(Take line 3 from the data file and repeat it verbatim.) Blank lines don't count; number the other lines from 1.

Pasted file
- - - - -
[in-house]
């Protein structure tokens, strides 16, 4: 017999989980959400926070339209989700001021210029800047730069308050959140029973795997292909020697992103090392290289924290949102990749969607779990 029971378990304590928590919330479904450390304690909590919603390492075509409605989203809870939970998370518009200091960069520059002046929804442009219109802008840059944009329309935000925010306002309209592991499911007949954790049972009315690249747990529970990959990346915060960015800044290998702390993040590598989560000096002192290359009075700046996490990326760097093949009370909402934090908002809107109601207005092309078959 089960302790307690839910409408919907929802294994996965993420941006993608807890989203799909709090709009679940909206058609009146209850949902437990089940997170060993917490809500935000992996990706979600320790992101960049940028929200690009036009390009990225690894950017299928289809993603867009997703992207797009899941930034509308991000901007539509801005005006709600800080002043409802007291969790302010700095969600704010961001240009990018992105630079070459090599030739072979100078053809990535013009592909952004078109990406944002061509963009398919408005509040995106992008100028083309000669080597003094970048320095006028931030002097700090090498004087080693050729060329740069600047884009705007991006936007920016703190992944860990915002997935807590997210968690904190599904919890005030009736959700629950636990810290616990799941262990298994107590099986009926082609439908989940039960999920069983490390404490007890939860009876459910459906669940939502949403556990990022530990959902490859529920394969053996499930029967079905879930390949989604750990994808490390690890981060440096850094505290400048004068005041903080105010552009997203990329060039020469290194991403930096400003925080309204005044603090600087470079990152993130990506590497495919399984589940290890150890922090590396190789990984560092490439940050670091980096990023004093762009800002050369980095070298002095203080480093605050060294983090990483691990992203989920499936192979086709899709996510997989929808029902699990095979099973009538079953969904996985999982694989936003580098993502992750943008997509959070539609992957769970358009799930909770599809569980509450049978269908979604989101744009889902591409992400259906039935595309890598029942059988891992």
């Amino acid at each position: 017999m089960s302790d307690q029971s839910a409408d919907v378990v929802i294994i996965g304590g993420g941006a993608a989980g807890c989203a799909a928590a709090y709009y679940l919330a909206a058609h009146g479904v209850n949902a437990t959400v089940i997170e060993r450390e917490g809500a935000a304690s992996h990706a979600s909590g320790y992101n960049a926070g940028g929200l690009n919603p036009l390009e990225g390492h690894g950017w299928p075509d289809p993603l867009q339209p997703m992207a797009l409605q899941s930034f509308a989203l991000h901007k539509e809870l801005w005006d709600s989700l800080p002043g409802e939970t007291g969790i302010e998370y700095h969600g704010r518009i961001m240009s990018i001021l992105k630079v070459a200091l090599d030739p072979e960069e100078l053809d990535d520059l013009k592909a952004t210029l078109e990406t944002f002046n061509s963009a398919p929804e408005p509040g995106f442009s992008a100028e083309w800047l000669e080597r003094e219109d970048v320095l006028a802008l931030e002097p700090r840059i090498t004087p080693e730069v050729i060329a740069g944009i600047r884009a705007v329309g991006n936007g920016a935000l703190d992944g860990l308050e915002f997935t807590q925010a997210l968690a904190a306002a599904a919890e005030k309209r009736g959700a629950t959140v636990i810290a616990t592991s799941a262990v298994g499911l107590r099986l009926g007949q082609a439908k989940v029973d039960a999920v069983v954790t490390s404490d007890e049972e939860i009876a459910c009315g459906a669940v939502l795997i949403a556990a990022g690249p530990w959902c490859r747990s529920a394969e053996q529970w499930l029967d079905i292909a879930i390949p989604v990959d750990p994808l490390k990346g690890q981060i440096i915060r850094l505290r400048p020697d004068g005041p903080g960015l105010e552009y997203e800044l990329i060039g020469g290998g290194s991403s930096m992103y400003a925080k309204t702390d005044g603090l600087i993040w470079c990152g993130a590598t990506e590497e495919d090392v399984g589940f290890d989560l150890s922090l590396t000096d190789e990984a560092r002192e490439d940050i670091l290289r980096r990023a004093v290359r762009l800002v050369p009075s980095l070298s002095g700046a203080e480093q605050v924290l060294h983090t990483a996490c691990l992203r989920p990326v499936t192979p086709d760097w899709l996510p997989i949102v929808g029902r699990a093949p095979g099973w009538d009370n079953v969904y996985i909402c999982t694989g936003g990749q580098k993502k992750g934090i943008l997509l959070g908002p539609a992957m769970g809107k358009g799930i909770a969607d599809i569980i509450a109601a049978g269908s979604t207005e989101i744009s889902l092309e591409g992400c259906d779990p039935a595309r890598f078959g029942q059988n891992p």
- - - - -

């Amino acid at each position: 017999m089960s302790d307690q029971s839910a409408d919907v378990v929802i294994i996965g304590g993420g941006a993608a989980g807890c989203a799909a928590a709090y709009y679940l919330a909206a058609h009146g479904v209850n949902a437990t959400v089940i997170e060993r450390e917490g809500a935000a304690s992996h990706a979600s909590g320790y992101n960049a926070g940028g929200l690009n919603p036009l390009e990225g390492h690894g950017w299928p075509d289809p993603l867009q339209p997703m992207a797009l409605q899941s930034f509308a989203l991000h901007k539509e809870l801005w005006d709600s989700l800080p002043g409802e939970t007291g969790i302010e998370y700095h969600g704010r518009i961001m240009s990018i001021l992105k630079v070459a200091l090599d030739p072979e960069e100078l053809d990535d520059l013009k592909a952004t210029l078109e990406t944002f002046n061509s963009a398919p929804e408005p509040g995106f442009s992008a100028e083309w800047l000669e080597r003094e219109d970048v320095l006028a802008l931030e002097p700090r840059i090498t004087p080693e730069v050729i060329a740069g944009i600047r884009a705007v329309g991006n936007g920016a935000l703190d992944g860990l308050e915002f997935t807590q925010a997210l968690a904190a306002a599904a919890e005030k309209r009736g959700a629950t959140v636990i810290a616990t592991s799941a262990v298994g499911l107590r099986l009926g007949q082609a439908k989940v029973d039960a999920v069983v954790t490390s404490d007890e049972e939860i009876a459910c009315g459906a669940v939502l795997i949403a556990a990022g690249p530990w959902c490859r747990s529920a394969e053996q529970w499930l029967d079905i292909a879930i390949p989604v990959d750990p994808l490390k990346g690890q981060i440096i915060r850094l505290r400048p020697d004068g005041p903080g960015l105010e552009y997203e800044l990329i060039g020469g290998g290194s991403s930096m992103y400003a925080k309204t702390d005044g603090l600087i993040w470079c990152g993130a590598t990506e590497e495919d090392v399984g589940f290890d989560l150890s922090l590396t000096d190789e990984a560092r002192e490439d940050i670091l290289r980096r990023a004093v290359r762009l800002v050369p009075s980095l070298s002095g700046a203080e480093q605050v924290l060294h983090t990483a996490c691990l992203r989920p990326v499936t192979p086709d760097w899709l996510p997989i949102v929808g029902r699990a093949p095979g099973w009538d009370n079953v969904y996985i909402c999982t694989g936003g990749q580098k993502k992750g934090i943008l997509l959070g908002p539609a992957m769970g809107k358009g799930i909770a969607d599809i569980i509450a109601a049978g269908s979604t207005e989101i744009s889902l092309e591409g992400c259906d779990p039935a595309r890598f078959g029942q059988n891992p």